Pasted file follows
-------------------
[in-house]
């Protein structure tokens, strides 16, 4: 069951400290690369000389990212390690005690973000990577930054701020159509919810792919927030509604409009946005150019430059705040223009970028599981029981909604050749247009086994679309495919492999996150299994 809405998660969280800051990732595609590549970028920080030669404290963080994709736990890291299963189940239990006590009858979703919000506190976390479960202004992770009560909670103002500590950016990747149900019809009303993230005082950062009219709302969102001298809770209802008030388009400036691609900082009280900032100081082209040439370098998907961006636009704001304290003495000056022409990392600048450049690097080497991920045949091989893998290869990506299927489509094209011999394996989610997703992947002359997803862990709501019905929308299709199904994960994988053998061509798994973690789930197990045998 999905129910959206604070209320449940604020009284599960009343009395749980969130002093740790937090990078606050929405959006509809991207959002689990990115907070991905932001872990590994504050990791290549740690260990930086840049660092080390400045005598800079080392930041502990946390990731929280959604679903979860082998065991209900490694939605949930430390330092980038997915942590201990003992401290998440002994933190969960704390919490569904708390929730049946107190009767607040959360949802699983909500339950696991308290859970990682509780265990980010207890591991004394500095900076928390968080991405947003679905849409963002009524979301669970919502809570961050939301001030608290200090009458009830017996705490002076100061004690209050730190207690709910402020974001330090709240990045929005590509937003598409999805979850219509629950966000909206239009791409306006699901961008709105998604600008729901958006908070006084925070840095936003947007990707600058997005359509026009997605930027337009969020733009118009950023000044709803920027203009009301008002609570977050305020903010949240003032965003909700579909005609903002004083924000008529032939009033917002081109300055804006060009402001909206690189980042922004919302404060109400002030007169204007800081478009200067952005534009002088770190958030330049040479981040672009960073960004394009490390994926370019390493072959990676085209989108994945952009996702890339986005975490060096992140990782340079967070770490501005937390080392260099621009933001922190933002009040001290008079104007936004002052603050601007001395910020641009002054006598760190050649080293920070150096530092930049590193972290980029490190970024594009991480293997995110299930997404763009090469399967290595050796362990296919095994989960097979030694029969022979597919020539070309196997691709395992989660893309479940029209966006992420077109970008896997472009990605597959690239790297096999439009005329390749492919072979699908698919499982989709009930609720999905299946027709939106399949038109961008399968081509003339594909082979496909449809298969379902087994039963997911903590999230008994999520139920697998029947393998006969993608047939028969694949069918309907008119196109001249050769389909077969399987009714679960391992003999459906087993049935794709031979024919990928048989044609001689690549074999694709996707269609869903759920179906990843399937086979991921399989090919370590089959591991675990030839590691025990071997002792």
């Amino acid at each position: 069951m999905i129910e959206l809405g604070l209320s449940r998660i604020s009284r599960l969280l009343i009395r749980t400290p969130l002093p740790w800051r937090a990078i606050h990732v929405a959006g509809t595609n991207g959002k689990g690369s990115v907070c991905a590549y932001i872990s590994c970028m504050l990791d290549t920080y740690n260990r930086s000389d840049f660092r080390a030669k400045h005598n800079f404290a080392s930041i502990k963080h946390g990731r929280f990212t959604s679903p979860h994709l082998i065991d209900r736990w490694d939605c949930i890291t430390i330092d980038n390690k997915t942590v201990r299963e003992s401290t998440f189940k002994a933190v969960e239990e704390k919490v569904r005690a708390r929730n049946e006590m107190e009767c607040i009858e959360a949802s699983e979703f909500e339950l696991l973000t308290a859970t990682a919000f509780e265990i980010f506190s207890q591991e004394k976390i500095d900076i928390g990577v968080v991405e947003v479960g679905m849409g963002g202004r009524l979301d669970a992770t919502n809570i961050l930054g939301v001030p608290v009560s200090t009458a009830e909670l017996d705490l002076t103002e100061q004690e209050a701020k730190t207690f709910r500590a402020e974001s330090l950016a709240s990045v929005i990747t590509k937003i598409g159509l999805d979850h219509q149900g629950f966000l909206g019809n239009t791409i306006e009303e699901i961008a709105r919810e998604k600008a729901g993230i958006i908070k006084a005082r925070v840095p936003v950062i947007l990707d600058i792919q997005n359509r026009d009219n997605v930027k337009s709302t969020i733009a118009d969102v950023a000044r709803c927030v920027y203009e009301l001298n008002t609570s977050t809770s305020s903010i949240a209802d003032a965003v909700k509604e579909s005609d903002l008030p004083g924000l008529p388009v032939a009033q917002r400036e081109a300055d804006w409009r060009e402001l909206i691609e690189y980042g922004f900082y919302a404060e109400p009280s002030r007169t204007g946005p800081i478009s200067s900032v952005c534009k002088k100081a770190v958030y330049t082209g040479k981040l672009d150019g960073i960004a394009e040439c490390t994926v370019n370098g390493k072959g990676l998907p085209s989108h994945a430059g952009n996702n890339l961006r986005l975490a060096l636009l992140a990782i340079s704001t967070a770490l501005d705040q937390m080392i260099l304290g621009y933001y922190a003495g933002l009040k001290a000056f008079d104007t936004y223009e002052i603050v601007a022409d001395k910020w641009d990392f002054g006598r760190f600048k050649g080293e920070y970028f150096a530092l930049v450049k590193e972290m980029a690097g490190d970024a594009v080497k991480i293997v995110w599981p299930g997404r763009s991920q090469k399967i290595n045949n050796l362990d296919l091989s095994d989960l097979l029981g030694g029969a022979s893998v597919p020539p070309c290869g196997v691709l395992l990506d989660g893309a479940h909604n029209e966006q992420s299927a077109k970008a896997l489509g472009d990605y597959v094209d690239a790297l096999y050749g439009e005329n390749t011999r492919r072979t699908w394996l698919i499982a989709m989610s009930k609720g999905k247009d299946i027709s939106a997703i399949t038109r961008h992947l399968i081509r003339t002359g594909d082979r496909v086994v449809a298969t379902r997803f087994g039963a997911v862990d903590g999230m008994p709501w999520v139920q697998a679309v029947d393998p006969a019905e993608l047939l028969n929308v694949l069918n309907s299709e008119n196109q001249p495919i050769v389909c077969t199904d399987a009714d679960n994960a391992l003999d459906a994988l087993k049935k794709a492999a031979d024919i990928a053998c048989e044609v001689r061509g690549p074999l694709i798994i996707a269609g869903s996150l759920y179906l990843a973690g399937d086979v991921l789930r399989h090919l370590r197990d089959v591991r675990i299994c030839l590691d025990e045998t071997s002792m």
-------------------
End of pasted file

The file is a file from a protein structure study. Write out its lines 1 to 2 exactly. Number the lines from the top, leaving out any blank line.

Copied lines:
[in-house]
């Protein structure tokens, strides 16, 4: 069951400290690369000389990212390690005690973000990577930054701020159509919810792919927030509604409009946005150019430059705040223009970028599981029981909604050749247009086994679309495919492999996150299994 809405998660969280800051990732595609590549970028920080030669404290963080994709736990890291299963189940239990006590009858979703919000506190976390479960202004992770009560909670103002500590950016990747149900019809009303993230005082950062009219709302969102001298809770209802008030388009400036691609900082009280900032100081082209040439370098998907961006636009704001304290003495000056022409990392600048450049690097080497991920045949091989893998290869990506299927489509094209011999394996989610997703992947002359997803862990709501019905929308299709199904994960994988053998061509798994973690789930197990045998 999905129910959206604070209320449940604020009284599960009343009395749980969130002093740790937090990078606050929405959006509809991207959002689990990115907070991905932001872990590994504050990791290549740690260990930086840049660092080390400045005598800079080392930041502990946390990731929280959604679903979860082998065991209900490694939605949930430390330092980038997915942590201990003992401290998440002994933190969960704390919490569904708390929730049946107190009767607040959360949802699983909500339950696991308290859970990682509780265990980010207890591991004394500095900076928390968080991405947003679905849409963002009524979301669970919502809570961050939301001030608290200090009458009830017996705490002076100061004690209050730190207690709910402020974001330090709240990045929005590509937003598409999805979850219509629950966000909206239009791409306006699901961008709105998604600008729901958006908070006084925070840095936003947007990707600058997005359509026009997605930027337009969020733009118009950023000044709803920027203009009301008002609570977050305020903010949240003032965003909700579909005609903002004083924000008529032939009033917002081109300055804006060009402001909206690189980042922004919302404060109400002030007169204007800081478009200067952005534009002088770190958030330049040479981040672009960073960004394009490390994926370019390493072959990676085209989108994945952009996702890339986005975490060096992140990782340079967070770490501005937390080392260099621009933001922190933002009040001290008079104007936004002052603050601007001395910020641009002054006598760190050649080293920070150096530092930049590193972290980029490190970024594009991480293997995110299930997404763009090469399967290595050796362990296919095994989960097979030694029969022979597919020539070309196997691709395992989660893309479940029209966006992420077109970008896997472009990605597959690239790297096999439009005329390749492919072979699908698919499982989709009930609720999905299946027709939106399949038109961008399968081509003339594909082979496909449809298969379902087994039963997911903590999230008994999520139920697998029947393998006969993608047939028969694949069918309907008119196109001249050769389909077969399987009714679960391992003999459906087993049935794709031979024919990928048989044609001689690549074999694709996707269609869903759920179906990843399937086979991921399989090919370590089959591991675990030839590691025990071997002792």